By Eliza DuBose ’20
Molly Smith doesn’t possess the stereotypical stature of a commanding
figure. She’s small in build and doesn’t necessarily call much attention to herself via her clothing or hairstyle, but she has the raspy, well-used voice of a seasoned director. When she speaks, one can’t help but feel the urge to pull out a notebook and write down her observations, which, much to her amusement, many students actually did at her workshop during rotation one on Tuesday. It’s this voice that helped Smith completely reshape the mandate of Washington’s Arena Stage. Her influence comes from her ability to use her voice, as well as the voices that she chooses to amplify through her work as the Artistic Director of Arena Stage in Washington, DC.
When Smith was encouraged to interview for the position of Artistic Director at Arena Stage, she scoffed. “Arena is the mothership of American theater; it is probably 12 million dollars. Why would you ever think of me
for this?” The response was simple, “You share the same values.” With that, Smith was hooked and immediately entranced by the world of major theater production.
When she arrived in DC from Juneau, Alaska, where she’d founded her own theater company, she walked the streets of the capital trying to get a feel for the metropolis. This walk shaped her approach to her new role. “I wanted, on the simplest level to reflect the city… [because] by reflecting the city, that’s telling a story of who we are as Americans today. And to reflect the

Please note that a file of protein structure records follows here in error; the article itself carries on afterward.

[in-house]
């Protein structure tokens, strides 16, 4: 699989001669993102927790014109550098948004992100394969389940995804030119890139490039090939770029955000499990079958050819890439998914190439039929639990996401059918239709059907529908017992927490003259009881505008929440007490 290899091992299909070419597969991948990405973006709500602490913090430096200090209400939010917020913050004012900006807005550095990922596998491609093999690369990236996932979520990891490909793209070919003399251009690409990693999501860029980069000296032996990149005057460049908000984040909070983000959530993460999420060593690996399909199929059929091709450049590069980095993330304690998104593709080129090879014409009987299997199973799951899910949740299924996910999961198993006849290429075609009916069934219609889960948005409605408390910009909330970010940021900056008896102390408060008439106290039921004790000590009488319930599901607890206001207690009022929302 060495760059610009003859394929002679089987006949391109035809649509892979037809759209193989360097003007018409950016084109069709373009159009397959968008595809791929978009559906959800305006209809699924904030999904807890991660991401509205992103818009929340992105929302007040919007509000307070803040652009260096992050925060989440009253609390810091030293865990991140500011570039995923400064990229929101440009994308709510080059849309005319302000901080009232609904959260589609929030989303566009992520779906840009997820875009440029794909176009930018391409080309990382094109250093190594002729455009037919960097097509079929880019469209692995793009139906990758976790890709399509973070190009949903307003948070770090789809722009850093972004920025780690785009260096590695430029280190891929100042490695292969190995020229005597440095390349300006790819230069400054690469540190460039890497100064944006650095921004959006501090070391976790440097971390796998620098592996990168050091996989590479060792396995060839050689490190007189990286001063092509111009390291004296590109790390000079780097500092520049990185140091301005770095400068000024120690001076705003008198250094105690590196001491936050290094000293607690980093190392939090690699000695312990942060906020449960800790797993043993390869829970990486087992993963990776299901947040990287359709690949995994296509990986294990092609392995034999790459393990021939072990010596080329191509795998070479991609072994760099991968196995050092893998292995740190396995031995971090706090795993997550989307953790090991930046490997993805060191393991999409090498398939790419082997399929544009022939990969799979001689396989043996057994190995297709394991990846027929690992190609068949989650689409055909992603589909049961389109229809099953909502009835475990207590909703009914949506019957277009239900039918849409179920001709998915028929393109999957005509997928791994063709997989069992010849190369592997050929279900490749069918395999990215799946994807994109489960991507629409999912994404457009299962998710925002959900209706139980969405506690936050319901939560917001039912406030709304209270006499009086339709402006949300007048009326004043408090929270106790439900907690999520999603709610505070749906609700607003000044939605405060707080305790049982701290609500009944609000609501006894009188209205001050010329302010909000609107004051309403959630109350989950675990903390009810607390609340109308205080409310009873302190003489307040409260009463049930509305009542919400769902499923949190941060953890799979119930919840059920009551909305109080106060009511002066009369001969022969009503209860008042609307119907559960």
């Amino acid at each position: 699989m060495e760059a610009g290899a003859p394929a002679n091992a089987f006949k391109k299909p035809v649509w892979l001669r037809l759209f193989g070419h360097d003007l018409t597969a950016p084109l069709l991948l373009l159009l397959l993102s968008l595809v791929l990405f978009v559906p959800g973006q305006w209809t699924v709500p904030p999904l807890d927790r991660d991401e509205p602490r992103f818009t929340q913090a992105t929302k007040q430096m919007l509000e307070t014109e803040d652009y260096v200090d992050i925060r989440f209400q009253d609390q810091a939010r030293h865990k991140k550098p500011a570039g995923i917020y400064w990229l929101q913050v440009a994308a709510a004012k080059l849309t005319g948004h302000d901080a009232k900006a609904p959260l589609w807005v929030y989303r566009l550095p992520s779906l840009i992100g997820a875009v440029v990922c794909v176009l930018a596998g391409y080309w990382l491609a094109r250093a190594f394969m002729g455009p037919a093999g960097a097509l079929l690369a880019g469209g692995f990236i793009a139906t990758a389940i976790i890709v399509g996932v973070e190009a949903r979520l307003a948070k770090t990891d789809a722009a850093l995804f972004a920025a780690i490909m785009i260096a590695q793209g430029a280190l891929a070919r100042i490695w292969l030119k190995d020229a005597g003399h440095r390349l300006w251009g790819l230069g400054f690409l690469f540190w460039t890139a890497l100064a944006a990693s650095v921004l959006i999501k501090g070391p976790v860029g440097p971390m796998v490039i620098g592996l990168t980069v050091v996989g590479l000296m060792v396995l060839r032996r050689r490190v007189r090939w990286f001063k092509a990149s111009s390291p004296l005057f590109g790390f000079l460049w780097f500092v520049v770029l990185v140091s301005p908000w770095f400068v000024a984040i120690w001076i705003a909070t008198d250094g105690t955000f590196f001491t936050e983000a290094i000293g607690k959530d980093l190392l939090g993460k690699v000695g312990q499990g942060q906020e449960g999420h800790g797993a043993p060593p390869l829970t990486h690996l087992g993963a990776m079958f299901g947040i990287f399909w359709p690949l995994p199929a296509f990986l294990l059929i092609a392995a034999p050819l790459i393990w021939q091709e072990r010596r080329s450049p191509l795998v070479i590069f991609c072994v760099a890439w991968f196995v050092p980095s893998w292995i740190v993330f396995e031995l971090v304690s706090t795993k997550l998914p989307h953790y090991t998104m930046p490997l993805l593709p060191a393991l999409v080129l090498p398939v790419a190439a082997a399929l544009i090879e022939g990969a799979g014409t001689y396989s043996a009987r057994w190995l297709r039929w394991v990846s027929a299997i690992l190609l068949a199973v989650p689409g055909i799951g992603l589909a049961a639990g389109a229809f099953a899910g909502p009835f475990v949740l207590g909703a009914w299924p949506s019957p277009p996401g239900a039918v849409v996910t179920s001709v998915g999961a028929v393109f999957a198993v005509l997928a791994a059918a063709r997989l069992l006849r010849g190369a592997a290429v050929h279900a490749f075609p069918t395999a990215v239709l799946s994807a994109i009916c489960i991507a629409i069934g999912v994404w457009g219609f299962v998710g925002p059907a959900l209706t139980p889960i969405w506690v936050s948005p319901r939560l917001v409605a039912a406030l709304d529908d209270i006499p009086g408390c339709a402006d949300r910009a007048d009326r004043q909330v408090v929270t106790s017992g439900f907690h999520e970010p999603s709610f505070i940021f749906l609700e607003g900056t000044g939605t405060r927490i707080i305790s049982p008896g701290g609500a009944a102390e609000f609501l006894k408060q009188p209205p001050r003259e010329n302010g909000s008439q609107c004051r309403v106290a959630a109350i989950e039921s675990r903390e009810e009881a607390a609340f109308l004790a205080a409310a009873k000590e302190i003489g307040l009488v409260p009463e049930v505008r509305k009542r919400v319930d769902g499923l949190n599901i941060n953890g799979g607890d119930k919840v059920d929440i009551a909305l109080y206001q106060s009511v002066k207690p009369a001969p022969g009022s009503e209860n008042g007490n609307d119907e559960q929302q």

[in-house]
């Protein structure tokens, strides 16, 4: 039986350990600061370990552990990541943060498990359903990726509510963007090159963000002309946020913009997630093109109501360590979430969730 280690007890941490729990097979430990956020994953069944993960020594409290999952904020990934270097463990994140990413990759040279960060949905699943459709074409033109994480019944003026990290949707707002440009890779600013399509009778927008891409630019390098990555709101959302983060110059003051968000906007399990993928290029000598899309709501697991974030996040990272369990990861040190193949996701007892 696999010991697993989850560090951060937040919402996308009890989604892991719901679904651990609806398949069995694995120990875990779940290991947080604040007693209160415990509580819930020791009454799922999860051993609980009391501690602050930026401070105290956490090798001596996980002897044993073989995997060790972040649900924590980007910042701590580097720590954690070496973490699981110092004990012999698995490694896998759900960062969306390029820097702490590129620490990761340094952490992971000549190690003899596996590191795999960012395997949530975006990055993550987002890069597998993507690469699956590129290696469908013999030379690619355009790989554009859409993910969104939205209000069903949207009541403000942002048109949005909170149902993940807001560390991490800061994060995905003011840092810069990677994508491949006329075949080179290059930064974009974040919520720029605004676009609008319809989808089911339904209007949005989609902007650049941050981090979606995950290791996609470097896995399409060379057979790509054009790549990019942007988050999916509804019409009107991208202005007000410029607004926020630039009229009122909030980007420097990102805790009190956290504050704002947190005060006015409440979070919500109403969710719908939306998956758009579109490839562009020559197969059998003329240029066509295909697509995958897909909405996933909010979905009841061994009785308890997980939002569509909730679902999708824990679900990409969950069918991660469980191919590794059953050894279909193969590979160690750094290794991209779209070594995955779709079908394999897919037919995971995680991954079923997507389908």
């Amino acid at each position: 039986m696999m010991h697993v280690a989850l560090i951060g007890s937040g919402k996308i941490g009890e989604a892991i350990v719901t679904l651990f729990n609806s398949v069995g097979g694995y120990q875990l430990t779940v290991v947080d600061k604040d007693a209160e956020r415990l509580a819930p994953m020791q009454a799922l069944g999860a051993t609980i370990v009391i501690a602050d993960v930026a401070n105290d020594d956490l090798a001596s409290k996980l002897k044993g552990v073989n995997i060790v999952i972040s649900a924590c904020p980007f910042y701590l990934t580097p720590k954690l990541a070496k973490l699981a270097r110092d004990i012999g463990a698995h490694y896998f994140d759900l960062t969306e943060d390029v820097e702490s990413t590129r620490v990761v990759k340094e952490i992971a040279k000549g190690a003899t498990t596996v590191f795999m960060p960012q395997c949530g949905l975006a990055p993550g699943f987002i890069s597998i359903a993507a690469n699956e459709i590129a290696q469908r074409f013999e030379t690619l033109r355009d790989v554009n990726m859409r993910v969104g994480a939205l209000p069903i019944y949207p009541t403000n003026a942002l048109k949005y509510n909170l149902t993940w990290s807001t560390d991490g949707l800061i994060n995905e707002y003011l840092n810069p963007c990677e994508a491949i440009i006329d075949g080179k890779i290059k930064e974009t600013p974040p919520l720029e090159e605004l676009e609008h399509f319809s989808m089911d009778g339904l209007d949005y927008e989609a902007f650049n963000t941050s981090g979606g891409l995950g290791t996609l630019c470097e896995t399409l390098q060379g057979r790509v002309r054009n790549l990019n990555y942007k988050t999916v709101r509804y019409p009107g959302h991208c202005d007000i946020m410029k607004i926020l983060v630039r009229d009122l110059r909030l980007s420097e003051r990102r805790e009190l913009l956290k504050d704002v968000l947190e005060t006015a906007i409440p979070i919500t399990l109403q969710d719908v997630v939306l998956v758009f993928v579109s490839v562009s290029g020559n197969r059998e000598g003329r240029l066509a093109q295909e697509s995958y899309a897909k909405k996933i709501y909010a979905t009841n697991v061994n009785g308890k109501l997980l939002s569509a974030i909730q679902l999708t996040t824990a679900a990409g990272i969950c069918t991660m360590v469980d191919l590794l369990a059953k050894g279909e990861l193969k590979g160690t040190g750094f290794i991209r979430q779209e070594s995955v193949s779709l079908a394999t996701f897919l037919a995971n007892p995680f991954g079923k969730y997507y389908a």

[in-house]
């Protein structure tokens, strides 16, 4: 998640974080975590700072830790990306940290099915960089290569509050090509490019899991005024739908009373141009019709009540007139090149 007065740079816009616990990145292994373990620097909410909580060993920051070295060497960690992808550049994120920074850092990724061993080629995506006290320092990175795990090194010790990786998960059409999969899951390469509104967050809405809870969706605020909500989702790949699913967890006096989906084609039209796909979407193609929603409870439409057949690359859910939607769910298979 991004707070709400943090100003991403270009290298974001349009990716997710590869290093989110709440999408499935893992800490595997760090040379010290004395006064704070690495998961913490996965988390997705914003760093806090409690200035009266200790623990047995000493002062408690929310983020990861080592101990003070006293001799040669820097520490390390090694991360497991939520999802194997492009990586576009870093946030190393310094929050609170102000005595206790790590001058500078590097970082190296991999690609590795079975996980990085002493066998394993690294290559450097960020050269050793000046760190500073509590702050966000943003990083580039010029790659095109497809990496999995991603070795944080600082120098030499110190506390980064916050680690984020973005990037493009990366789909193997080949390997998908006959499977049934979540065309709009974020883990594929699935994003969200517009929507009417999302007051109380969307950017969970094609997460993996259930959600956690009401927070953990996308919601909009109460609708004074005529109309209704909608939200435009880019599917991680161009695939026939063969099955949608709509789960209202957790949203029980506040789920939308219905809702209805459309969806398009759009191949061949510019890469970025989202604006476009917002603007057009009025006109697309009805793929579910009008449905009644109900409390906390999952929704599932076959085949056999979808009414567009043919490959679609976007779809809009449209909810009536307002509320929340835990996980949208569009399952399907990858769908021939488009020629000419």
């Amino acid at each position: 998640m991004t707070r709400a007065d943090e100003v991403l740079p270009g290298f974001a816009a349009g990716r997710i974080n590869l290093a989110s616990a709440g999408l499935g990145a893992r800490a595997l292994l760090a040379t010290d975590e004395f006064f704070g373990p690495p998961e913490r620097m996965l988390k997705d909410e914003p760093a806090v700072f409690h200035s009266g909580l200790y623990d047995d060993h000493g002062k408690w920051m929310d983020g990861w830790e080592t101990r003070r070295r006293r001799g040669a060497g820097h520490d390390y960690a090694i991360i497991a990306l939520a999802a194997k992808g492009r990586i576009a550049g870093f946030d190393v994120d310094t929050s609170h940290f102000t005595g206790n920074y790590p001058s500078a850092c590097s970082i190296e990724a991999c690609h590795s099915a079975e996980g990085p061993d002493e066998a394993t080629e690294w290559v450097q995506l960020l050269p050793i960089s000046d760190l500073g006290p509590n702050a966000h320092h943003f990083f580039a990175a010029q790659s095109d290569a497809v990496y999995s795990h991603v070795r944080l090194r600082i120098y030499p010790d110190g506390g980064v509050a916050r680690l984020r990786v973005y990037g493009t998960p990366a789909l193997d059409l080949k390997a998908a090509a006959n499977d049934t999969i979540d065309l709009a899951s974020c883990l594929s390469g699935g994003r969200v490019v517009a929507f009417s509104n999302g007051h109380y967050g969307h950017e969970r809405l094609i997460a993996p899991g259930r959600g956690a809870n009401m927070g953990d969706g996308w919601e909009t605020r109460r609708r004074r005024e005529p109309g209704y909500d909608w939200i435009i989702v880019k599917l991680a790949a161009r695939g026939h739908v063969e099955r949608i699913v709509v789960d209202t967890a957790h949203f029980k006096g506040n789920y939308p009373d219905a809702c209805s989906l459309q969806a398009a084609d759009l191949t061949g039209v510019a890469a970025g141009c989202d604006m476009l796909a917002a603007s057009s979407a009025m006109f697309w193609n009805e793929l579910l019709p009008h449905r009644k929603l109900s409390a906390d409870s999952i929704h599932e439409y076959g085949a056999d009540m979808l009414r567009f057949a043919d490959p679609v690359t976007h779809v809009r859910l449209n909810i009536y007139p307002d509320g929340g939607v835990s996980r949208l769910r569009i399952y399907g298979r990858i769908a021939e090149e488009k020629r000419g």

city meant it had to be reflected through the repertoire that you put on stage,” Smith said.
Since that realization, Smith has ensured that over a third of the plays staged at Arena are written by African Americans. “Over the last 10 years, more than half our work is written by women or people of color. I’m proud of that. And proud that 70% of our directors are either women or people of color,” she said. This focus on a wide ranging set of plays doesn’t just affect the stage, it changes the audience’s demographics too. Now, about one third of Arena Stage’s audiences are people of color. “Whatever you put on stage is what you’ll see in your audience,” Smith explained. “This [shift] also means you’ll burn down some of your old audiences but they’ll just go somewhere else.”
Smith’s commitment to presenting a diverse group of voices on stage comes from her own very personal connection to the theater. Smith said,
“I don’t go to a regular church; I go to the theater as my church. And having all those voices in one space, breathing and moving and touching each other, and experiencing work together, I think draws people together in a community in a really powerful way.” To Smith, the theater is a tool of democracy. She has helped organize the Civil Dialogue conferences at Arena Stage, in which citizens and experts band together to discuss the political and social problems that afflict America and the world today. This past summer, Smith helped direct an eleven hour reading of the second edition of the Mueller Report. Over a thousand people attended the event. “It was a civil, educational, democratic act,” Smith said.
This passion, connecting people, is shared by Smith’s long time friend and Mercersburg Academy alumnus, Andrew Ammerman ‘68.
Ammerman is responsible for sponsoring Mercersburg’s annual Monday evening lecture that bears his family’s name. “Andrew’s gift is that he’s a connector,” Smith said. He also sits on the board for Arena Stage and has, therefore, served as an instrumental part of establishing the partnership that allows for Mercersburg Academy’s frequent trips to Arena Stage.
These two friends have served their individual communities, both at Mercersburg and in the nation, to better connect and amplify the voices of America.